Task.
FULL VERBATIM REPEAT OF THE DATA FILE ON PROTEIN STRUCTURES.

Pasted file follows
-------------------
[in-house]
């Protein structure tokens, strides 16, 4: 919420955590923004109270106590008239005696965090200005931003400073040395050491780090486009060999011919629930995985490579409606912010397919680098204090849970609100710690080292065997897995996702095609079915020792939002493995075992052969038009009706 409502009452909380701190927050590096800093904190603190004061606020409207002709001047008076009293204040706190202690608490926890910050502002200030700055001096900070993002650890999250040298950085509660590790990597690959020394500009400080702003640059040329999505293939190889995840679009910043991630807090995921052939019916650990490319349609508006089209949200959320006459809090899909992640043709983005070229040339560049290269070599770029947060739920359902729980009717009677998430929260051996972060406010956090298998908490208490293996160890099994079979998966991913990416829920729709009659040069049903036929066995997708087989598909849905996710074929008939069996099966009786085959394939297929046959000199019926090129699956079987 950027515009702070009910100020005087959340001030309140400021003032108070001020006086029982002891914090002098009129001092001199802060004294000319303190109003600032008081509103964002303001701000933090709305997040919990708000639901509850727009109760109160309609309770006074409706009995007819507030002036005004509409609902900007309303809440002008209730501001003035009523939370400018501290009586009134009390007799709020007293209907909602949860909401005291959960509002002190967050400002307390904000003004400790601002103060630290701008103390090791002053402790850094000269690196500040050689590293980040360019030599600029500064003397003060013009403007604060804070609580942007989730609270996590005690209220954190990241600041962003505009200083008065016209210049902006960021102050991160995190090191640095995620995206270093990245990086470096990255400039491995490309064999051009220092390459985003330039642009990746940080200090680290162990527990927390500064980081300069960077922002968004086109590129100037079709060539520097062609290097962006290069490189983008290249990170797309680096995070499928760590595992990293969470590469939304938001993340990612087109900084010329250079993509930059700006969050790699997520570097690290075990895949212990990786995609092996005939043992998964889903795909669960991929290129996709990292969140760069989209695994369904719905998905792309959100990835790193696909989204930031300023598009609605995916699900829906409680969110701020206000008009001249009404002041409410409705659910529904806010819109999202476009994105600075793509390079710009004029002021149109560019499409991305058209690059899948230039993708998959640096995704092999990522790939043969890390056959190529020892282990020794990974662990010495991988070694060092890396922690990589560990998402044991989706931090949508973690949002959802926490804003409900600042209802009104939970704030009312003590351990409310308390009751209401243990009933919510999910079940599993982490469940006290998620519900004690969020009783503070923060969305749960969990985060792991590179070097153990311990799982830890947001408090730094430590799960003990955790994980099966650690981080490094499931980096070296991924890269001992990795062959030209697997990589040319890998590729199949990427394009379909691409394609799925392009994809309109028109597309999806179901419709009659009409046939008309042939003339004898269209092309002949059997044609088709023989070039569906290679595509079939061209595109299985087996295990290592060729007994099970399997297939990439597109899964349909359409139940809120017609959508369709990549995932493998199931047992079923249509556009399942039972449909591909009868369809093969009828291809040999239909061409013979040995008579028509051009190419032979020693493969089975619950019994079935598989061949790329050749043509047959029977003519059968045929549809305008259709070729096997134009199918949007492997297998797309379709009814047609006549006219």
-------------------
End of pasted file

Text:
[in-house]
């Protein structure tokens, strides 16, 4: 919420955590923004109270106590008239005696965090200005931003400073040395050491780090486009060999011919629930995985490579409606912010397919680098204090849970609100710690080292065997897995996702095609079915020792939002493995075992052969038009009706 409502009452909380701190927050590096800093904190603190004061606020409207002709001047008076009293204040706190202690608490926890910050502002200030700055001096900070993002650890999250040298950085509660590790990597690959020394500009400080702003640059040329999505293939190889995840679009910043991630807090995921052939019916650990490319349609508006089209949200959320006459809090899909992640043709983005070229040339560049290269070599770029947060739920359902729980009717009677998430929260051996972060406010956090298998908490208490293996160890099994079979998966991913990416829920729709009659040069049903036929066995997708087989598909849905996710074929008939069996099966009786085959394939297929046959000199019926090129699956079987 950027515009702070009910100020005087959340001030309140400021003032108070001020006086029982002891914090002098009129001092001199802060004294000319303190109003600032008081509103964002303001701000933090709305997040919990708000639901509850727009109760109160309609309770006074409706009995007819507030002036005004509409609902900007309303809440002008209730501001003035009523939370400018501290009586009134009390007799709020007293209907909602949860909401005291959960509002002190967050400002307390904000003004400790601002103060630290701008103390090791002053402790850094000269690196500040050689590293980040360019030599600029500064003397003060013009403007604060804070609580942007989730609270996590005690209220954190990241600041962003505009200083008065016209210049902006960021102050991160995190090191640095995620995206270093990245990086470096990255400039491995490309064999051009220092390459985003330039642009990746940080200090680290162990527990927390500064980081300069960077922002968004086109590129100037079709060539520097062609290097962006290069490189983008290249990170797309680096995070499928760590595992990293969470590469939304938001993340990612087109900084010329250079993509930059700006969050790699997520570097690290075990895949212990990786995609092996005939043992998964889903795909669960991929290129996709990292969140760069989209695994369904719905998905792309959100990835790193696909989204930031300023598009609605995916699900829906409680969110701020206000008009001249009404002041409410409705659910529904806010819109999202476009994105600075793509390079710009004029002021149109560019499409991305058209690059899948230039993708998959640096995704092999990522790939043969890390056959190529020892282990020794990974662990010495991988070694060092890396922690990589560990998402044991989706931090949508973690949002959802926490804003409900600042209802009104939970704030009312003590351990409310308390009751209401243990009933919510999910079940599993982490469940006290998620519900004690969020009783503070923060969305749960969990985060792991590179070097153990311990799982830890947001408090730094430590799960003990955790994980099966650690981080490094499931980096070296991924890269001992990795062959030209697997990589040319890998590729199949990427394009379909691409394609799925392009994809309109028109597309999806179901419709009659009409046939008309042939003339004898269209092309002949059997044609088709023989070039569906290679595509079939061209595109299985087996295990290592060729007994099970399997297939990439597109899964349909359409139940809120017609959508369709990549995932493998199931047992079923249509556009399942039972449909591909009868369809093969009828291809040999239909061409013979040995008579028509051009190419032979020693493969089975619950019994079935598989061949790329050749043509047959029977003519059968045929549809305008259709070729096997134009199918949007492997297998797309379709009814047609006549006219």